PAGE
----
15 February 2014

Zimbabwe: Tsvangirai Tries to Expel Mangoma 'Violently'

MORGAN Tsvangirai once told President Robert Mugabe that "If you don't want to go peacefully, we will remove you violently".

The chilling threat will have played in former energy minister, Elton Mangoma's mind as he finally managed to leave the MDC-T's Harare head office to go home Saturday evening - shirt in shreds, spectacles crushed and nose bloody.

The MDC-T's deputy national treasurer attended a heated meeting of the party's 210 district chairpersons with a restive mob of up to a thousand activists waiting irritably outside Harvest House.

And as he tried to go home after the meeting, Mangoma was sat upon and beaten-up by some in the waiting mob which was said to be under Tsvangirai's charge.

Mangoma's offence was to dare suggest that Tsvangirai consider stepping down to allow the party to choose a new leadership after three successive election defeats with him at the helm.

Challenging the leader in the MDC-T is, apparently, completely unacceptable and punishable by a violent put-down, or worse.

Still, Mangoma was not the only one subjected to this crude disciplinary action. Similarly roughed up were former finance minister and the party's secretary general, Tendai Biti, along with one Promise Mkwananzi who are said to be members of the rebellious lot.

Brooking no opposition ... Morgan Tsvangirai wants rivals to leave

What shocked Mangoma however, was the fact that Tsvangirai effectively shouted "catch!" at the mob as the party leaders emerged from the meeting and did nothing to restrain the youths as they moved in for the attack.

"I was left with a bloody nose, broken spectacles and a tattered shirt," Mangoma told NewZimbabwe.com Saturday night.

"The attack happened after the meeting ended at about 1700 hours. Alert to the possibility of violence, we had agreed that I would emerge from the building by Tsvangirai's side and depart in the leader's vehicle in order to avoid disturbances.

"But once we emerged from the building, I realised that Tsvangirai was, somehow, no longer by my side. I was then attacked while he watched and he certainly did nothing to discourage the mob. My sense was that he had prior knowledge that there would be violence.

"This is a very disappointing development; even Zanu PF does not set party supporters to beat up its leaders. The attack shows that we are dealing with very desperate and, therefore, very dangerous people; people who cannot respond to ideas with ideas - they resort to violence instead.

"The MDC is supposed to be a democratic - not a fighting party. We should be tolerant and accepting of criticism and divergence of views. You can't turn violent mobs against your colleagues."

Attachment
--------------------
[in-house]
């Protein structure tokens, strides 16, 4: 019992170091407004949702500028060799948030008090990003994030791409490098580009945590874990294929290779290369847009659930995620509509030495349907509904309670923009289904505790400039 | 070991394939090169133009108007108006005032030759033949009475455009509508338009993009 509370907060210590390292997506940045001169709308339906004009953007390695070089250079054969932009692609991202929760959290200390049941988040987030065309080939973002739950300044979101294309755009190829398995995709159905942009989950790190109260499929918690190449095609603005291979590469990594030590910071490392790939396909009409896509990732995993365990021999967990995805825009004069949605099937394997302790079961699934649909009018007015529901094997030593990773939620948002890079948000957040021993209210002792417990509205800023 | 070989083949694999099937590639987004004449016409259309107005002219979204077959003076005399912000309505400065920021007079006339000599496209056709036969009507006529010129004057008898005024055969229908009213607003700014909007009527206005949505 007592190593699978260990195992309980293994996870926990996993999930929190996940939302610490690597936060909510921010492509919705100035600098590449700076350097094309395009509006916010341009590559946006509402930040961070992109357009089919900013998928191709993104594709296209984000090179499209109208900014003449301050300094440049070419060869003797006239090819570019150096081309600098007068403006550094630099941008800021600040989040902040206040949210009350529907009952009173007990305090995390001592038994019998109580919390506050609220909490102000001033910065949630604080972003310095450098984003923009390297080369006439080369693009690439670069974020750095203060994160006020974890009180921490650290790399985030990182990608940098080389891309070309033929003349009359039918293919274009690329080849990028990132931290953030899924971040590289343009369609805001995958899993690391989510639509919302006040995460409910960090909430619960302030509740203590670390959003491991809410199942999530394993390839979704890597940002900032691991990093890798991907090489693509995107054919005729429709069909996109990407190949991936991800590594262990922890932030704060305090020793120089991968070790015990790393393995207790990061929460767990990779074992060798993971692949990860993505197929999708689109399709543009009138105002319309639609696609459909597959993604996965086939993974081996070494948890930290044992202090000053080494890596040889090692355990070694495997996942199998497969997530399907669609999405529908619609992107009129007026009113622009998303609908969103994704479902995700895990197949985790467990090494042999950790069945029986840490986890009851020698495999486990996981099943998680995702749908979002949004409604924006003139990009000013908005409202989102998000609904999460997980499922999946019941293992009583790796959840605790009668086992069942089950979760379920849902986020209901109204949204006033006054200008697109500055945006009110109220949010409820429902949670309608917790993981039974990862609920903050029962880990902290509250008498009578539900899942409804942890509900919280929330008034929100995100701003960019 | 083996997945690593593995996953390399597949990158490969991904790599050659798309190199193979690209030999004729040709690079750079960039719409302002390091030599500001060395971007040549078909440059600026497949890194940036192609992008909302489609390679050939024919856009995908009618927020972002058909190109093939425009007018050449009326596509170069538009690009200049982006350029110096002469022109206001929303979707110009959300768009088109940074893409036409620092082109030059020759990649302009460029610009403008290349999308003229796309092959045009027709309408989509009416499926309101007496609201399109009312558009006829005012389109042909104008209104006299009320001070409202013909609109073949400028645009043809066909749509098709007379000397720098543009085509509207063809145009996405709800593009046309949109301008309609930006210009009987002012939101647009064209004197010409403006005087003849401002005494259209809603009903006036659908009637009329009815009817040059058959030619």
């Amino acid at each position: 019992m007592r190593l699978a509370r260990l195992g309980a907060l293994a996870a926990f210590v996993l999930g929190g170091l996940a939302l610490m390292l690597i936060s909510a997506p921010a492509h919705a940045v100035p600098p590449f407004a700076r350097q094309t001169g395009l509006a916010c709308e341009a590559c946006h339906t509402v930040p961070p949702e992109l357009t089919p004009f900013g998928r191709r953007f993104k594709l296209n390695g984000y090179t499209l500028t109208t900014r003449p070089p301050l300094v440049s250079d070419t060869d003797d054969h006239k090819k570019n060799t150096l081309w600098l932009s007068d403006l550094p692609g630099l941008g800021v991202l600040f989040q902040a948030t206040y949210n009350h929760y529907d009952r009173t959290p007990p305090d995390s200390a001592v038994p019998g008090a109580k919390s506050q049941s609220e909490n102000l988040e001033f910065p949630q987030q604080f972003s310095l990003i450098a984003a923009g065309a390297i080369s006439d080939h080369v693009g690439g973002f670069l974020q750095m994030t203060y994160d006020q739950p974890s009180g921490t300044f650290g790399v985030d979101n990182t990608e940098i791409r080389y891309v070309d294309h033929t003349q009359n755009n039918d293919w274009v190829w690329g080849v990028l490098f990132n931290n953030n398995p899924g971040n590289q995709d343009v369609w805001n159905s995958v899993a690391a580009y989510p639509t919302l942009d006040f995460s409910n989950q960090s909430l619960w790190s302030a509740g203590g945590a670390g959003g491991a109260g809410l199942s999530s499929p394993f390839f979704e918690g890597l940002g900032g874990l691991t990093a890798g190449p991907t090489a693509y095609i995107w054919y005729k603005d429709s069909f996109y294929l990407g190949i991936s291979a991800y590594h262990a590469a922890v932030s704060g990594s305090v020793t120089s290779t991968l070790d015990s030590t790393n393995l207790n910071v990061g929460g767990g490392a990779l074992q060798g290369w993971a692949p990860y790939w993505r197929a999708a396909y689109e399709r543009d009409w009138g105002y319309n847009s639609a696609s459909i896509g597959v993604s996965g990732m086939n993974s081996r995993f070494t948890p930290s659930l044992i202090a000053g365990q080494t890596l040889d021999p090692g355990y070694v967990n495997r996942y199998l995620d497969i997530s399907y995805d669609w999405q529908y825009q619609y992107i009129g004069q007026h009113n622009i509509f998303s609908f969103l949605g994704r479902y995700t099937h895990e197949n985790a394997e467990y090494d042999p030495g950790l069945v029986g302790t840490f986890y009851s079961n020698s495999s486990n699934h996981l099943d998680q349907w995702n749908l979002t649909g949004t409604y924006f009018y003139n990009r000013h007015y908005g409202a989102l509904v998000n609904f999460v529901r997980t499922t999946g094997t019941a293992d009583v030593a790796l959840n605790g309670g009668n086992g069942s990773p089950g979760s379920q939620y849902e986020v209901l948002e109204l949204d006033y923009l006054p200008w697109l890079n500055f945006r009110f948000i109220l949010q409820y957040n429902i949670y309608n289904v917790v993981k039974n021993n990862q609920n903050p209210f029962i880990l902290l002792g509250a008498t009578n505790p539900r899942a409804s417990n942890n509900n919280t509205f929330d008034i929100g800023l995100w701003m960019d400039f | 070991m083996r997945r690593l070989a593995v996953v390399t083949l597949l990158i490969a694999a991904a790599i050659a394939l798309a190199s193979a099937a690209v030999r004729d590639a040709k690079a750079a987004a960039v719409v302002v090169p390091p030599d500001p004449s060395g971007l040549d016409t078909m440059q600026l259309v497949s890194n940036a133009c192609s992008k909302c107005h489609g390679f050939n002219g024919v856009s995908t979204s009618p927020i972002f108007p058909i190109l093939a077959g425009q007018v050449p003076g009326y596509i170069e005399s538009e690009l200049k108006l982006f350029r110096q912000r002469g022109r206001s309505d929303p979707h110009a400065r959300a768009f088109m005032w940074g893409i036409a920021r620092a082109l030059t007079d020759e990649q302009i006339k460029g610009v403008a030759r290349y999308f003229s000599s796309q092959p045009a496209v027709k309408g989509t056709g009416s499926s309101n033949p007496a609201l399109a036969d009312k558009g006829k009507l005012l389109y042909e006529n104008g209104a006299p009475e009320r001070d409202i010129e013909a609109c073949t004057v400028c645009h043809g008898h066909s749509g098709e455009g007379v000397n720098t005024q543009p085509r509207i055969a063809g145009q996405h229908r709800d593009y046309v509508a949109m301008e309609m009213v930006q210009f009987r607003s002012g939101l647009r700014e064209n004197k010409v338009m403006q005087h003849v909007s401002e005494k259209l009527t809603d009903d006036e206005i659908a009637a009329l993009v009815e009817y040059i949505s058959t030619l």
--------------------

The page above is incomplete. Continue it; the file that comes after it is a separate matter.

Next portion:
However, a top Tsvangirai backer who asked not to be named dismissed the violence claim as a "side-show" intended to cloud the fact that "the meeting unanimously endorsed Tsvangirai to remain as party leader and demanded that Mangoma and his group resign or be fired from the party".

"We had 210 district chairpersons from all over the country. Each of them said they were tired of the machinations of Mangoma and his group and demanded that they should be dealt with. We also had about 1000 restive supporters waiting outside Harvest House and making it clear they were not happy with Mangoma.

"Mangoma and his backers were clearly shocked by the unanimous support for Tsvangirai. I'm not aware that there was any violence. If there was, it must have been the work of some agent provocateurs - not MDC supporters.

"In fact, I'm certain that allegations of skirmishes are a poor side-show cobbled up to divert attention from what happened in the meeting which was decisive defeat for the rebels. Now they have only one choice, and that is to leave the party of their own accord or wait to be fired."

But Mangoma hit back, saying the meeting could not make any binding resolutions.

"There is no provision in the party constitution for a meeting of district chairpersons that makes binding resolutions. They (chairpersons) can meet for consultative purposes but not to make any decisive resolutions" he said.

"This was clearly a meeting organised to deal with Mangoma. It was called to beat up people and this was clear when everyone appeared to have been coached to demand that Mangoma and his group 'must be dealt with'.

"Tsvangirai also stoked tensions by claiming, during the meeting, that I wanted to take over his position when my letter to him makes no such claim."

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